Our Precious Water

By Kristin Faurest

The next time you turn on the tap, consider how fortunate you are to have an abundant and clean water supply at your disposal – and think of how many people struggle for access to that critical resource.

Water is as significant a social justice issue as it is an environmental one. UNICEF estimates that four billion people experience severe water scarcity for at least one month each year. More than two billion people live in countries where water supply is inadequate, and  half of the world’s population could be living in areas facing water scarcity by as early as 2025. Further, some 700 million people could be displaced by intense water scarcity by 2030.

Water vulnerability can mean not having water, or having too much. Water equity, according to the Water Alliance, means all communities:

Have access to safe, clean, affordable drinking water and wastewater services;
Share in the economic, social, and environmental benefits of water systems; and
Are resilient in the face of floods, drought, and other climate risks.

Water inequity is on the rise across the globe, largely due to the impacts of climate change, and it is certainly not limited to the developing world. Lviv, Ukraine – a beautiful European city that many people are recently familiar with for tragic reasons – only had running water for six hours a day well into the 2010s. Even before the Russian invasion, significant parts of the country had scarce or unsafe tap water.

Even in the United States — the second richest country in the world — inequities exist in water access, and like elsewhere in the world, those lead to more inequities.  A recent Water Alliance analysis found that people of color, low-income individuals living in rural areas, tribal communities, and immigrants are more likely to not have access to running water and basic indoor plumbing. Native Americans are 19 times more likely than any other group to have trouble accessing clean water.

Think of communities like Flint, Michigan, where lead in drinking water became a terrible public health crisis and the significant learning disabilities caused by lead exposure became yet one more barrier to equity for the youth in those communities. Access to water recreation is divided along racial lines, a dangerous disparity resulting in Black children being about three times more likely to drown. Here in Kentucky, many communities lack access to drinkable water – tap water in Martin County, in Eastern Kentucky, has been shown to have high amounts of sulfur, acid runoff, and other indicators such as an orange rust color pose risk for consumption.* One of the impacts of this is that residents choose soft drinks over water, causing the ripple effect of high levels of obesity and diabetes.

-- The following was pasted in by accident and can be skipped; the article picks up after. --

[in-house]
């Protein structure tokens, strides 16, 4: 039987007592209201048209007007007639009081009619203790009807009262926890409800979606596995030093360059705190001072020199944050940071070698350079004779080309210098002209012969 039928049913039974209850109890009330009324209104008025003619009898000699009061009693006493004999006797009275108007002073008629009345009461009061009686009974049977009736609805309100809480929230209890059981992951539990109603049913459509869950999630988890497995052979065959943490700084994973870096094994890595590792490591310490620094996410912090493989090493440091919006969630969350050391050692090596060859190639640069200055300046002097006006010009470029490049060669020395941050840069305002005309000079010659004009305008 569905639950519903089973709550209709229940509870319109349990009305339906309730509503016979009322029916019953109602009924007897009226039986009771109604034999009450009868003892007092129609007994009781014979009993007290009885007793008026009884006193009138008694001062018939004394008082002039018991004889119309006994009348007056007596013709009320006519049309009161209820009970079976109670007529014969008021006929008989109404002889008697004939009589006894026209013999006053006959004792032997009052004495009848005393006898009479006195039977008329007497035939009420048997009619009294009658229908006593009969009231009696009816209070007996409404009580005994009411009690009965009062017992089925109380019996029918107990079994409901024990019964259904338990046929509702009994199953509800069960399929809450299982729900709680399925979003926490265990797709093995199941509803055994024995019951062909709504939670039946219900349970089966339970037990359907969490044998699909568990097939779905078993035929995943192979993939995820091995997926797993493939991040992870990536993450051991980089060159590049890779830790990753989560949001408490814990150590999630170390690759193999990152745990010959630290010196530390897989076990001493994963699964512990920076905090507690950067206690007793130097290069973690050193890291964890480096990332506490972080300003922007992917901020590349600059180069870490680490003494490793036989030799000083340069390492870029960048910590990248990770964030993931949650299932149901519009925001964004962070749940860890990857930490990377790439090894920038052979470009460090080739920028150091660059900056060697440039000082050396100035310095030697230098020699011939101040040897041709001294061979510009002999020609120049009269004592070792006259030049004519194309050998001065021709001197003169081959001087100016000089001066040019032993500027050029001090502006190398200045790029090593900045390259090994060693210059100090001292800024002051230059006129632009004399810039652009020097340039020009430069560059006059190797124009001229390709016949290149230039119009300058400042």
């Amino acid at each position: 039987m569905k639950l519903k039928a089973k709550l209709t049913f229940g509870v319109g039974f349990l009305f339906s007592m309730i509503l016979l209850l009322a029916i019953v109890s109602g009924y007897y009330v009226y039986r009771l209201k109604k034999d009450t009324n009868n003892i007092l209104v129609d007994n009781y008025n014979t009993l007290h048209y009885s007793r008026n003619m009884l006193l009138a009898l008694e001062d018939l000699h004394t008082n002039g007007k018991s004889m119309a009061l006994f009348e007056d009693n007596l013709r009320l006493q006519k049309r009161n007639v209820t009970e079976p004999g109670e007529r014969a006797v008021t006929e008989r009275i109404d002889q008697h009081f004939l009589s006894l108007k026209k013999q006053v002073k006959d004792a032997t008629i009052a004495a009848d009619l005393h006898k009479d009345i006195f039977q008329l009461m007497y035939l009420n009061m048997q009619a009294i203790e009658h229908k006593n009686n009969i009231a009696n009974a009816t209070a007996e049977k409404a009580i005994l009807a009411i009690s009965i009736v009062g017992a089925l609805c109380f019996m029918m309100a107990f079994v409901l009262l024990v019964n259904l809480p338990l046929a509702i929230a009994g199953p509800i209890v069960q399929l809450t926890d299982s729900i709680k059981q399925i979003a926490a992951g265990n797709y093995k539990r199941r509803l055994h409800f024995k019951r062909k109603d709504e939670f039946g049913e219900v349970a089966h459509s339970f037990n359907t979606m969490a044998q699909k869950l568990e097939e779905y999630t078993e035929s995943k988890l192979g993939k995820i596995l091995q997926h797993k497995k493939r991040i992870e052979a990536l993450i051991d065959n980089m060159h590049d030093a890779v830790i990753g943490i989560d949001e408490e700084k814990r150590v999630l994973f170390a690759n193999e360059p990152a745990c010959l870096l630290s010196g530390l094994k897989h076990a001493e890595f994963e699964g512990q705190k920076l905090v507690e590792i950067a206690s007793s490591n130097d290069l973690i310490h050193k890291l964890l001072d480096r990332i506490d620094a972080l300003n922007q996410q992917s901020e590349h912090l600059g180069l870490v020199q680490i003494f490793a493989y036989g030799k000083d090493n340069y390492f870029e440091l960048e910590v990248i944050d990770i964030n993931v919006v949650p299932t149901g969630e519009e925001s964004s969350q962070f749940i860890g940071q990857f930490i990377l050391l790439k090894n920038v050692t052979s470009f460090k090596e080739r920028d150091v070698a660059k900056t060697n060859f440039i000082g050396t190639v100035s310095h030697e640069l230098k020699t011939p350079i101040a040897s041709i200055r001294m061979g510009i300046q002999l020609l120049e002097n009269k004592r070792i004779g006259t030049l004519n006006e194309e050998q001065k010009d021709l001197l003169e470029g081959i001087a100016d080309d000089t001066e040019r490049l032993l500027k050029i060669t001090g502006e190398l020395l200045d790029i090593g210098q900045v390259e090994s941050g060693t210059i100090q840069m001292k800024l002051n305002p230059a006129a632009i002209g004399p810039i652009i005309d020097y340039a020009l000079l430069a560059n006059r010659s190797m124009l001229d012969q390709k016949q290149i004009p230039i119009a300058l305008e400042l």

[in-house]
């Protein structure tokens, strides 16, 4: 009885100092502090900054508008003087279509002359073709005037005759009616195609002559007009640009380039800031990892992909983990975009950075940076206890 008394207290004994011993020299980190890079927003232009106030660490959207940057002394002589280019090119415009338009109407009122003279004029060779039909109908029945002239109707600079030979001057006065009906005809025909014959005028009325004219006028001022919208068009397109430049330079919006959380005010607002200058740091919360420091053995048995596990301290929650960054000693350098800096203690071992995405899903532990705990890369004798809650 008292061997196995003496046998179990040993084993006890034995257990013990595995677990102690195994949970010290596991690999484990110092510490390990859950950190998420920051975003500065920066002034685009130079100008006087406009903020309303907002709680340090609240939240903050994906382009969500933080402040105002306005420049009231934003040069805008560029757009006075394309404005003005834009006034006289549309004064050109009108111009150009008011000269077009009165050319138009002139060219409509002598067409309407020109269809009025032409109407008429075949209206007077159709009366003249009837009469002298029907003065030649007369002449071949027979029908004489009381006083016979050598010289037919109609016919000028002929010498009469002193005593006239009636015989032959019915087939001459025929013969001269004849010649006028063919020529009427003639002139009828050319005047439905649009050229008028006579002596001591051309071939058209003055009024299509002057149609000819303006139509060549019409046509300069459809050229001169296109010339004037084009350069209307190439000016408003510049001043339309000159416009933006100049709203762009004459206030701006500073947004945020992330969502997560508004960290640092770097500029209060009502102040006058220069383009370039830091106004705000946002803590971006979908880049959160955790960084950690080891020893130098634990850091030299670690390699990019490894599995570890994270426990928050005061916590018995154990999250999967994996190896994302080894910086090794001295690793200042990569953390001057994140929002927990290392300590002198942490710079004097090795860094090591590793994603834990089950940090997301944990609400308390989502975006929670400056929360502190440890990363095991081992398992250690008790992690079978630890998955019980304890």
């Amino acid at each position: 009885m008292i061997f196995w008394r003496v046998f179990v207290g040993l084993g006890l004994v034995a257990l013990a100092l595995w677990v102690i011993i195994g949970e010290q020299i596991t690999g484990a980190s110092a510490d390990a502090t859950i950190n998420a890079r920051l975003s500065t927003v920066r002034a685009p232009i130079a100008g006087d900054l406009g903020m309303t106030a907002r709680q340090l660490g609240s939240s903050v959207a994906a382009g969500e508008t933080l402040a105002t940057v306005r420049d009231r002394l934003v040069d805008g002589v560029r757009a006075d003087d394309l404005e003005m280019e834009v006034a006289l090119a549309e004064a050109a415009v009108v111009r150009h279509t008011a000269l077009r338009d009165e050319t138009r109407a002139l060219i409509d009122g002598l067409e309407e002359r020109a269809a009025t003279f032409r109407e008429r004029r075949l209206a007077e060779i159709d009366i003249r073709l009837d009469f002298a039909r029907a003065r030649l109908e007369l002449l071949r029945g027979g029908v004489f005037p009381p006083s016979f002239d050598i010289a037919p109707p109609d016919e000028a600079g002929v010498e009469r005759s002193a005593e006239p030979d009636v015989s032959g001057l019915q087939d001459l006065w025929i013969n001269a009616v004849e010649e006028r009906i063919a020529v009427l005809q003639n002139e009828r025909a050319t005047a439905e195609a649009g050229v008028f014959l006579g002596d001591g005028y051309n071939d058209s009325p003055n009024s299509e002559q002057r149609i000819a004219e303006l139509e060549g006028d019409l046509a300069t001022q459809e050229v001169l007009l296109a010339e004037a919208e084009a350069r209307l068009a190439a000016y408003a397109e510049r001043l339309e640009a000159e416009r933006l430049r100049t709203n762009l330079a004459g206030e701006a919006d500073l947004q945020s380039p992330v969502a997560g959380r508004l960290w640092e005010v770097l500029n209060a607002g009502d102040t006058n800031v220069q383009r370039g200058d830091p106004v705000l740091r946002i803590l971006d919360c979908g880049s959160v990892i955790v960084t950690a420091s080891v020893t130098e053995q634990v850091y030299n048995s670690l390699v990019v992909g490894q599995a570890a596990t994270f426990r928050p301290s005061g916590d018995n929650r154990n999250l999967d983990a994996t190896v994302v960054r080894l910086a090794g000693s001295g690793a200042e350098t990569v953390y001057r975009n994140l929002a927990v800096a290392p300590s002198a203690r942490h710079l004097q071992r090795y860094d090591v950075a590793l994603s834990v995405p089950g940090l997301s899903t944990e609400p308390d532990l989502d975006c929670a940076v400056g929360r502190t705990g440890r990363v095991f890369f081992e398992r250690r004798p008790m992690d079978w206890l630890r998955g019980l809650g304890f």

The global challenges we face with water equity are daunting and will ultimately impact us all and it’s easy to feel helpless. But we can all do our part with everyday actions, like changing our habits to cut our household water waste, advocating to our elected officials to pass laws that protect water and promote water equity, educating our children on water-wise practices and supporting organizations like Bernheim that protect water.

Large protected forest tracts like Bernheim are critical in keeping a clean and healthy water supply for our communities. As an organization, Bernheim’s efforts to connect and protect natural lands from pipelines and other development pressures and educate youth about water are among its many strategies to be an ally for water.

Knowledge is power: we can participate in  citizen science efforts like the Earth Echo Water Challenge, which enables people around the world to test and document their water quality and we can be guided in our actions by what experts are advocating for the global scale. Circle of Blue has compiled the 19 best solutions to the global freshwater crisis from more than 1200 leading international experts in 80 countries, including education, desalinization, wastewater recycling, and equitable pricing. Finally, we can make a pledge to always treat our water for what it is – a precious, fragile resource upon which our very existence depends.






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